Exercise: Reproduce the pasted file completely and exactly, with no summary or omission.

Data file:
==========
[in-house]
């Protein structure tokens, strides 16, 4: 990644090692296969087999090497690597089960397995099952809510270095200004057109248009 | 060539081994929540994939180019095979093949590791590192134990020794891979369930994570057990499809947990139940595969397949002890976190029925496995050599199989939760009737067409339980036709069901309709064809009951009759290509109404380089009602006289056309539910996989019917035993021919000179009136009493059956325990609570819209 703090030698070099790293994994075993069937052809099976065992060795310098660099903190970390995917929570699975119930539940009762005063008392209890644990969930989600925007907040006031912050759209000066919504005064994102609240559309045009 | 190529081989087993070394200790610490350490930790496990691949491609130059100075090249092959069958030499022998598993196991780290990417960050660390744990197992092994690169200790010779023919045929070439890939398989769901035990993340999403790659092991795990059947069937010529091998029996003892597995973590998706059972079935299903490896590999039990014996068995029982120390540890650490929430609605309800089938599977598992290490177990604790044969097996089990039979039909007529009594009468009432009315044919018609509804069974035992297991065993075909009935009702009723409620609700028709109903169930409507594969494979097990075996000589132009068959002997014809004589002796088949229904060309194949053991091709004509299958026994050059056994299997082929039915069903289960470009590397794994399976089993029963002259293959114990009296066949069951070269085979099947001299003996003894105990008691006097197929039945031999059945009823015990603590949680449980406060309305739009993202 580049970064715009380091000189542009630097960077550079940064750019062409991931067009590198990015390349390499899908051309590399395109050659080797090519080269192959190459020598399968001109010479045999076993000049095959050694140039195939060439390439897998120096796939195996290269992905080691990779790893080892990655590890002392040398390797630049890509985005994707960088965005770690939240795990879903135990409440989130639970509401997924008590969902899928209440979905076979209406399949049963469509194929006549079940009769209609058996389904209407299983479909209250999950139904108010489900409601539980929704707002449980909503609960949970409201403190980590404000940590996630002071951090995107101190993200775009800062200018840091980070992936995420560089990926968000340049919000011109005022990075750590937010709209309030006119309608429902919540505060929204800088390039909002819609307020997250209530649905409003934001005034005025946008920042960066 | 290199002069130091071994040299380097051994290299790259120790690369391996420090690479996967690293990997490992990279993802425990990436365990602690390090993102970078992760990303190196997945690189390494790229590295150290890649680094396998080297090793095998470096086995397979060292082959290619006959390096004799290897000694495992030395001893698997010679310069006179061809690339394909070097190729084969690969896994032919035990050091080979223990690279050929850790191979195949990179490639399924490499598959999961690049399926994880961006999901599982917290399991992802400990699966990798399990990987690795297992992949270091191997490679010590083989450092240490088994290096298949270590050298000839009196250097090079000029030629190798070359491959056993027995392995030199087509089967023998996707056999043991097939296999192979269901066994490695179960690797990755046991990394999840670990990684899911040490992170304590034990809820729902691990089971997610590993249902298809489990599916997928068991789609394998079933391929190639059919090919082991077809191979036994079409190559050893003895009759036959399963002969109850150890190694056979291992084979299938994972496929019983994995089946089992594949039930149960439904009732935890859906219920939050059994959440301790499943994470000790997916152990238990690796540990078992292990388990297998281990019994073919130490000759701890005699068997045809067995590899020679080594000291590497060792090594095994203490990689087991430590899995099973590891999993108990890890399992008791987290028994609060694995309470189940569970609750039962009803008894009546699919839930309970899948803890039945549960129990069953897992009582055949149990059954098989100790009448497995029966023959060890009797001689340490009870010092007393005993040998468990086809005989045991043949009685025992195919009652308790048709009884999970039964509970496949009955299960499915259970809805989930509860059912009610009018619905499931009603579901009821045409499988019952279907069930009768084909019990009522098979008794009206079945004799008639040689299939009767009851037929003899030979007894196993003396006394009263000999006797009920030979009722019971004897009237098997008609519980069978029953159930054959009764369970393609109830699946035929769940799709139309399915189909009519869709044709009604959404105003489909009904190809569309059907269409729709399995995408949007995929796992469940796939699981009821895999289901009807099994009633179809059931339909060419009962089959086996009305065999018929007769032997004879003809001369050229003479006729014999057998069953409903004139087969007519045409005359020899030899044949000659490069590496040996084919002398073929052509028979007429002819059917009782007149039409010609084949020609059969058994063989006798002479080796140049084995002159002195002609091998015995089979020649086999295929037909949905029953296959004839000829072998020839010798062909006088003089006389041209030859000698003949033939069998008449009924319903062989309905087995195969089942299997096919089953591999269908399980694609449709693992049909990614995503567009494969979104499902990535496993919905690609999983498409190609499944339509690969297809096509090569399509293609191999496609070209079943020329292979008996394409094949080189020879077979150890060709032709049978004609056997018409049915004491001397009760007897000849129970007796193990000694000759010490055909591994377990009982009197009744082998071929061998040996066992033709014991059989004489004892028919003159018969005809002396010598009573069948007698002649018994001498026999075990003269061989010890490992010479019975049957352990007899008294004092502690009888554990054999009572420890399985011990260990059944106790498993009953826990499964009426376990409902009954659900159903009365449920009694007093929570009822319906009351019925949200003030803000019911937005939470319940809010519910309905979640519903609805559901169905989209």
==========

[in-house]
């Protein structure tokens, strides 16, 4: 990644090692296969087999090497690597089960397995099952809510270095200004057109248009 | 060539081994929540994939180019095979093949590791590192134990020794891979369930994570057990499809947990139940595969397949002890976190029925496995050599199989939760009737067409339980036709069901309709064809009951009759290509109404380089009602006289056309539910996989019917035993021919000179009136009493059956325990609570819209 703090030698070099790293994994075993069937052809099976065992060795310098660099903190970390995917929570699975119930539940009762005063008392209890644990969930989600925007907040006031912050759209000066919504005064994102609240559309045009 | 190529081989087993070394200790610490350490930790496990691949491609130059100075090249092959069958030499022998598993196991780290990417960050660390744990197992092994690169200790010779023919045929070439890939398989769901035990993340999403790659092991795990059947069937010529091998029996003892597995973590998706059972079935299903490896590999039990014996068995029982120390540890650490929430609605309800089938599977598992290490177990604790044969097996089990039979039909007529009594009468009432009315044919018609509804069974035992297991065993075909009935009702009723409620609700028709109903169930409507594969494979097990075996000589132009068959002997014809004589002796088949229904060309194949053991091709004509299958026994050059056994299997082929039915069903289960470009590397794994399976089993029963002259293959114990009296066949069951070269085979099947001299003996003894105990008691006097197929039945031999059945009823015990603590949680449980406060309305739009993202 580049970064715009380091000189542009630097960077550079940064750019062409991931067009590198990015390349390499899908051309590399395109050659080797090519080269192959190459020598399968001109010479045999076993000049095959050694140039195939060439390439897998120096796939195996290269992905080691990779790893080892990655590890002392040398390797630049890509985005994707960088965005770690939240795990879903135990409440989130639970509401997924008590969902899928209440979905076979209406399949049963469509194929006549079940009769209609058996389904209407299983479909209250999950139904108010489900409601539980929704707002449980909503609960949970409201403190980590404000940590996630002071951090995107101190993200775009800062200018840091980070992936995420560089990926968000340049919000011109005022990075750590937010709209309030006119309608429902919540505060929204800088390039909002819609307020997250209530649905409003934001005034005025946008920042960066 | 290199002069130091071994040299380097051994290299790259120790690369391996420090690479996967690293990997490992990279993802425990990436365990602690390090993102970078992760990303190196997945690189390494790229590295150290890649680094396998080297090793095998470096086995397979060292082959290619006959390096004799290897000694495992030395001893698997010679310069006179061809690339394909070097190729084969690969896994032919035990050091080979223990690279050929850790191979195949990179490639399924490499598959999961690049399926994880961006999901599982917290399991992802400990699966990798399990990987690795297992992949270091191997490679010590083989450092240490088994290096298949270590050298000839009196250097090079000029030629190798070359491959056993027995392995030199087509089967023998996707056999043991097939296999192979269901066994490695179960690797990755046991990394999840670990990684899911040490992170304590034990809820729902691990089971997610590993249902298809489990599916997928068991789609394998079933391929190639059919090919082991077809191979036994079409190559050893003895009759036959399963002969109850150890190694056979291992084979299938994972496929019983994995089946089992594949039930149960439904009732935890859906219920939050059994959440301790499943994470000790997916152990238990690796540990078992292990388990297998281990019994073919130490000759701890005699068997045809067995590899020679080594000291590497060792090594095994203490990689087991430590899995099973590891999993108990890890399992008791987290028994609060694995309470189940569970609750039962009803008894009546699919839930309970899948803890039945549960129990069953897992009582055949149990059954098989100790009448497995029966023959060890009797001689340490009870010092007393005993040998468990086809005989045991043949009685025992195919009652308790048709009884999970039964509970496949009955299960499915259970809805989930509860059912009610009018619905499931009603579901009821045409499988019952279907069930009768084909019990009522098979008794009206079945004799008639040689299939009767009851037929003899030979007894196993003396006394009263000999006797009920030979009722019971004897009237098997008609519980069978029953159930054959009764369970393609109830699946035929769940799709139309399915189909009519869709044709009604959404105003489909009904190809569309059907269409729709399995995408949007995929796992469940796939699981009821895999289901009807099994009633179809059931339909060419009962089959086996009305065999018929007769032997004879003809001369050229003479006729014999057998069953409903004139087969007519045409005359020899030899044949000659490069590496040996084919002398073929052509028979007429002819059917009782007149039409010609084949020609059969058994063989006798002479080796140049084995002159002195002609091998015995089979020649086999295929037909949905029953296959004839000829072998020839010798062909006088003089006389041209030859000698003949033939069998008449009924319903062989309905087995195969089942299997096919089953591999269908399980694609449709693992049909990614995503567009494969979104499902990535496993919905690609999983498409190609499944339509690969297809096509090569399509293609191999496609070209079943020329292979008996394409094949080189020879077979150890060709032709049978004609056997018409049915004491001397009760007897000849129970007796193990000694000759010490055909591994377990009982009197009744082998071929061998040996066992033709014991059989004489004892028919003159018969005809002396010598009573069948007698002649018994001498026999075990003269061989010890490992010479019975049957352990007899008294004092502690009888554990054999009572420890399985011990260990059944106790498993009953826990499964009426376990409902009954659900159903009365449920009694007093929570009822319906009351019925949200003030803000019911937005939470319940809010519910309905979640519903609805559901169905989209």